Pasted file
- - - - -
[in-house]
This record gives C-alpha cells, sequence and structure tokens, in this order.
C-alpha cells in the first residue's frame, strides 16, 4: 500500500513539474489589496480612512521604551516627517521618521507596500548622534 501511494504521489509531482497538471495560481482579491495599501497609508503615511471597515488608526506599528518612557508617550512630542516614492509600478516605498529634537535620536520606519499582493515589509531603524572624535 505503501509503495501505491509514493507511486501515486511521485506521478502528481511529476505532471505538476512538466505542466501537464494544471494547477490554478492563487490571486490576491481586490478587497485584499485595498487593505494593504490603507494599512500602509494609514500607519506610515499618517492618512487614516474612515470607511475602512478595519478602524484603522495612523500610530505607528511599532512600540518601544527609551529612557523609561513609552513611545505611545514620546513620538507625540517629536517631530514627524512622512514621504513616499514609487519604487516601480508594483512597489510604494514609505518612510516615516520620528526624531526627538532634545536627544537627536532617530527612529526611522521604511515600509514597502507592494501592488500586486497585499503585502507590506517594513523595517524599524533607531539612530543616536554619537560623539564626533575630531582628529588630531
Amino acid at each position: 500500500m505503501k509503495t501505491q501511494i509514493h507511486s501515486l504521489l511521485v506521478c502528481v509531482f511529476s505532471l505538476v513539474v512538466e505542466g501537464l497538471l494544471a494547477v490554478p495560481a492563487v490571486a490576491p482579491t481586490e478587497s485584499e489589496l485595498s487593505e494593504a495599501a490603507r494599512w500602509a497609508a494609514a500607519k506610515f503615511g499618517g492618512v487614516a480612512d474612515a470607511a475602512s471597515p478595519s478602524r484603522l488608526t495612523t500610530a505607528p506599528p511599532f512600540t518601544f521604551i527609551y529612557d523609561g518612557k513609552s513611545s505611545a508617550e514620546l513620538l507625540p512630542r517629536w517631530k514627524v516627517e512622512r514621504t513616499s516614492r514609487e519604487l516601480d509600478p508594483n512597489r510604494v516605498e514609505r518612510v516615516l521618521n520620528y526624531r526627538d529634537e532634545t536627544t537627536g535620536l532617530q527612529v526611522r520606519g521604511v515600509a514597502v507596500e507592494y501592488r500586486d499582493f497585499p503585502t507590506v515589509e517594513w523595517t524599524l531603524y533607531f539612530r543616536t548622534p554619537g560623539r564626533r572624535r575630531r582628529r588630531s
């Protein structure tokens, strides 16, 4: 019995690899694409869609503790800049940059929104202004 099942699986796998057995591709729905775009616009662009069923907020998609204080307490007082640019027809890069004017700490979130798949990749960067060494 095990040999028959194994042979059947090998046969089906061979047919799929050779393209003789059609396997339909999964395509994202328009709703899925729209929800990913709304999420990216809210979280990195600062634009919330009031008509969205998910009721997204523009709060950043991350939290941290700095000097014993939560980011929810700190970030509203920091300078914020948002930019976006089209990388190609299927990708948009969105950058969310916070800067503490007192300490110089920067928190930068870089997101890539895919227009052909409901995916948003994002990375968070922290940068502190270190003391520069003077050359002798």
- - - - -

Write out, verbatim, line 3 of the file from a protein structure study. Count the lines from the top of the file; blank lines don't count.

C-alpha cells in the first residue's frame, strides 16, 4: 500500500513539474489589496480612512521604551516627517521618521507596500548622534 501511494504521489509531482497538471495560481482579491495599501497609508503615511471597515488608526506599528518612557508617550512630542516614492509600478516605498529634537535620536520606519499582493515589509531603524572624535 505503501509503495501505491509514493507511486501515486511521485506521478502528481511529476505532471505538476512538466505542466501537464494544471494547477490554478492563487490571486490576491481586490478587497485584499485595498487593505494593504490603507494599512500602509494609514500607519506610515499618517492618512487614516474612515470607511475602512478595519478602524484603522495612523500610530505607528511599532512600540518601544527609551529612557523609561513609552513611545505611545514620546513620538507625540517629536517631530514627524512622512514621504513616499514609487519604487516601480508594483512597489510604494514609505518612510516615516520620528526624531526627538532634545536627544537627536532617530527612529526611522521604511515600509514597502507592494501592488500586486497585499503585502507590506517594513523595517524599524533607531539612530543616536554619537560623539564626533575630531582628529588630531